Wednesday, February 17

Ash Wednesday: Significance and History


Ash Wednesday History
‘Remember O’ man you are dust and to dust you shall return’ (Genesis 3.19)

This Biblical quotation adequately captures the essence of Ash Wednesday, also known as dies cinerum, the Day of Ashes. Ash Wednesday falls on the first day of Lent, on a Wednesday, after Quinquagesima Sunday. The season of Lent is a forty day period of abstinence and fasting which culminates in the feast of Easter.

The Ritual of Ash Wednesday
On this Ash Wednesday, a Mass or services of worship are held, wherein the faithful approach the altar to receive the application of the ashes. The officiating priest applies the ashes in the shape of a cross on the forehead or on the tonsure of the clergy, while reciting the litany ‘for dust you are and dust you shall return’. The applying of the ashes reminds the believers of their inherent mortality and transgressions and that repentance is essential to become one with God.



The cross symbolizes the Crucification of Christ, and through him salvation is possible. The ashes are obtained by burning the palms, blessed on the Palm Sunday of the preceding year. In the blessing of the ashes, four ancient prayers are invoked. The ashes are then sprinkled with holy water and sometimes smoked with incense. The penitents allow the ashes to remain till evening before washing it off.

On Ash Wednesday the penitent fast from food and meat, as fasting increases the resolve of a person to abstain from sin.

The imposition of the ashes is hypocritical if there is no corresponding change in behavior to renounce sin and repent. The applying of the ashes, fasting and penance must also be accompanied by gestures of peace and solidarity with the poor and suffering and a resolve to refrain from sinning. Ash Wednesday marks the beginning of repentance, penance and a spiritual flowering of the spirit with the aid of absolution and confession.

Historical Significance of Ash Wednesday
The ancient texts and spiritual books speak of the rubbing of ashes as a mark of penitence. The earliest mention of Ash Wednesday can be traced to the eighth century and in the earliest copies of the Gregorian Sacramentary. One of the most scholarly mentions of Ash Wednesday is found in the Lives of Saints, the work of the cleric Aelfric (955-1020). He mentions that in the books of the old Law and the New Law the penitents sprinkled ash on their heads and wore sackcloth. He continues that, on the first day of Lent, let us repent by strewing ash on our heads to signify inner repentance. He goes on to mention that a man who refused the ashes was mysteriously killed a few days later in a boar hunt.
In the Old Testament, in the book of Job, who confesses to God that he despises himself and would repent in dust and ashes.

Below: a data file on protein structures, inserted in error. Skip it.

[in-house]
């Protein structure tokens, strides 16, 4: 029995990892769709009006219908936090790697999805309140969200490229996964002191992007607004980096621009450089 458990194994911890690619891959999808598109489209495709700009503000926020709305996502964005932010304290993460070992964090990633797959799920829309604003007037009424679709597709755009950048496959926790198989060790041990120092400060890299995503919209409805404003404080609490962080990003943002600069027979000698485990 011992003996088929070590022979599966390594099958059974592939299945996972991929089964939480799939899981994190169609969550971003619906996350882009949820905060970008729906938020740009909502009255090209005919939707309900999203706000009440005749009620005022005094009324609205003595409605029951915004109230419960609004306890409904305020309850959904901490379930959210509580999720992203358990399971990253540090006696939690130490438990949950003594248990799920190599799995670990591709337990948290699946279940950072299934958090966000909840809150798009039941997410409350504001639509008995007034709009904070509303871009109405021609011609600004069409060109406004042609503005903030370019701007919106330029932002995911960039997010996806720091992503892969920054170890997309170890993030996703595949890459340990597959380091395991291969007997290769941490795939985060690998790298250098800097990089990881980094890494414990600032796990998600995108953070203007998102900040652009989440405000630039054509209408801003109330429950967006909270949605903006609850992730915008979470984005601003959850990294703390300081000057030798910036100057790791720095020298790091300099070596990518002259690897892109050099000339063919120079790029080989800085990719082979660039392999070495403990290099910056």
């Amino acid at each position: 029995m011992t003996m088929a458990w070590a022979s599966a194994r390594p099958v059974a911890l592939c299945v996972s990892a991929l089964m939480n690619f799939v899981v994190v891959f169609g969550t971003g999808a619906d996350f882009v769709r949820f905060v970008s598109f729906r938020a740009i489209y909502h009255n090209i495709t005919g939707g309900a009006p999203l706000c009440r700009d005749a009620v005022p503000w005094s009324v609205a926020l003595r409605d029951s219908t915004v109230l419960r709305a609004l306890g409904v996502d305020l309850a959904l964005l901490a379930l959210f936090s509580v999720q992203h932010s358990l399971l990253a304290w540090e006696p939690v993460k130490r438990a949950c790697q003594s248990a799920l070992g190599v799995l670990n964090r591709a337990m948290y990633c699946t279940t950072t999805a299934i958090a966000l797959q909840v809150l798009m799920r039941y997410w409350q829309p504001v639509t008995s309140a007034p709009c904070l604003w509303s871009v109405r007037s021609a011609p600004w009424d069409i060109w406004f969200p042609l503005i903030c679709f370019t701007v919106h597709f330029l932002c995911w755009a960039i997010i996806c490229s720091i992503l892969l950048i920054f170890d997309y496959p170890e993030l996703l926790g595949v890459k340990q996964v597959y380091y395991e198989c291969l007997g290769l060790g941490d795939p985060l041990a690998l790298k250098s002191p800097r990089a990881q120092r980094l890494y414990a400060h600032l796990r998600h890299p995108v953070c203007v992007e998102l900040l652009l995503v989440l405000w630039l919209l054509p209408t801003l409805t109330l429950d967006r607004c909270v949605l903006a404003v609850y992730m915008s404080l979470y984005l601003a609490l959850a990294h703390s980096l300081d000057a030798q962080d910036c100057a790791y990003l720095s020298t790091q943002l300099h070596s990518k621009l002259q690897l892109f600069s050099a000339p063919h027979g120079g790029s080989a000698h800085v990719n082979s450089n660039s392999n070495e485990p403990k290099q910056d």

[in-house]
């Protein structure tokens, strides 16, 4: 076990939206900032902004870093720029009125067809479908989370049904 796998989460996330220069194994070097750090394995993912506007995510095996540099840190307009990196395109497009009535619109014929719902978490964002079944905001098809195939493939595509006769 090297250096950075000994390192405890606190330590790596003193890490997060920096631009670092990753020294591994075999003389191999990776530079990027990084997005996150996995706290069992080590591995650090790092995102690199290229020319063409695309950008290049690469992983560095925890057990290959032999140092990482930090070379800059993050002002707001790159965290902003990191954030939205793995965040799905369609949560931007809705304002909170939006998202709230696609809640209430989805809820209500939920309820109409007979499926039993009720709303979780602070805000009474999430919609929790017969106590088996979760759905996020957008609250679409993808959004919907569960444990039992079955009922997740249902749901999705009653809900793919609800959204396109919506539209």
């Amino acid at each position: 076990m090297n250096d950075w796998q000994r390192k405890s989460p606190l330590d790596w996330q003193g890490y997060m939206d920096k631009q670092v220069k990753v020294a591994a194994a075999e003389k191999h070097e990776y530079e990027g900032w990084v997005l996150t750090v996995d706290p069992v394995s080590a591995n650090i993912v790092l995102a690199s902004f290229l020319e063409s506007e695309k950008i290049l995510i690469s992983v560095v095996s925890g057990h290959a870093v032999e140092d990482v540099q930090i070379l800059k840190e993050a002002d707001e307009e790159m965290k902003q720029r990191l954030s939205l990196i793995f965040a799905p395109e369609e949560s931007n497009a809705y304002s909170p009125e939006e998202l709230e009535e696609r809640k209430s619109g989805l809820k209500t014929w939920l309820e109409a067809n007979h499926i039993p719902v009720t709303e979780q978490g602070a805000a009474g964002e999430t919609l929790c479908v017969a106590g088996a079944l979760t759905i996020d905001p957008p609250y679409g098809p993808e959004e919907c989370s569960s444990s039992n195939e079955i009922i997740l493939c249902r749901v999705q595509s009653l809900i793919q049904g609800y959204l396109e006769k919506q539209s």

Daniel prayed with fasting and ashes (Daniel 9.3) When Jonah predicted the Judgment of God against Nineveh, the pagan King and his subjects fasted as penance and the King wore sackcloth and sat in ashes. (Jonah 3.5-10)

The Jews and Mordecai tore their clothes and wore sackcloth and smeared ashes when King Ahasnorus ordered all Jews to be put to death. (Esther 4.1-3)
Jeremiah and Ezekiel mourned with ashes (Jer 6.26 & Ez 27.30). Jesus berated Korozain and Bethsaida saying that had these miracles been performed in Tyre and Sidon, they would have repented with sackcloth and ashes. (Luke10.13 & Matthews 11.21).

Ash Wednesday – Present

How did this practice become such an important part of the lives of so many believers? Who came up with the idea for this rather odd ritual? How do we explain the popularity of smudging our foreheads with ashes and then walking around all day with dirty faces? Those who do not share our customs often make a point of telling us that we have something on our foreheads, assuming we would want to wash it off, but many Catholics wear that smudge faithfully all day.

The 40 day period of Lent signifies the wandering of Christ, and present day Ash Wednesday is celebrated as a day of repentance and penance, humility and a return to the humble life of Christ.
Due to its emphasis on repentance, penance and sins, it is an effective deterrent to some who do not believe that faith can be trying. The Eastern Orthodox Church does not observe Ash Wednesday. The Western Christian Churches like the Roman Catholic Church, the United Methodist Church, the Anglican/Episcopal Church, The Church of God, Church of Nazarene, and the Lutheran Church all celebrate Ash Wednesday.

Ash Wednesday Dates

Since Lent culminates in Easter, and the feast of Easter depends on the lunar calendar which is not fixed, Easter is termed as a moveable feast. Ash Wednesday is also hence not a fixed day celebration; it traverses from as early as 4th February to as late as 10th March. This year, 2010 it falls on the 17th of February, and in 2011 it falls on 9th March. Ash Wednesday though never occurs on a leap year day, i.e. 29th February.




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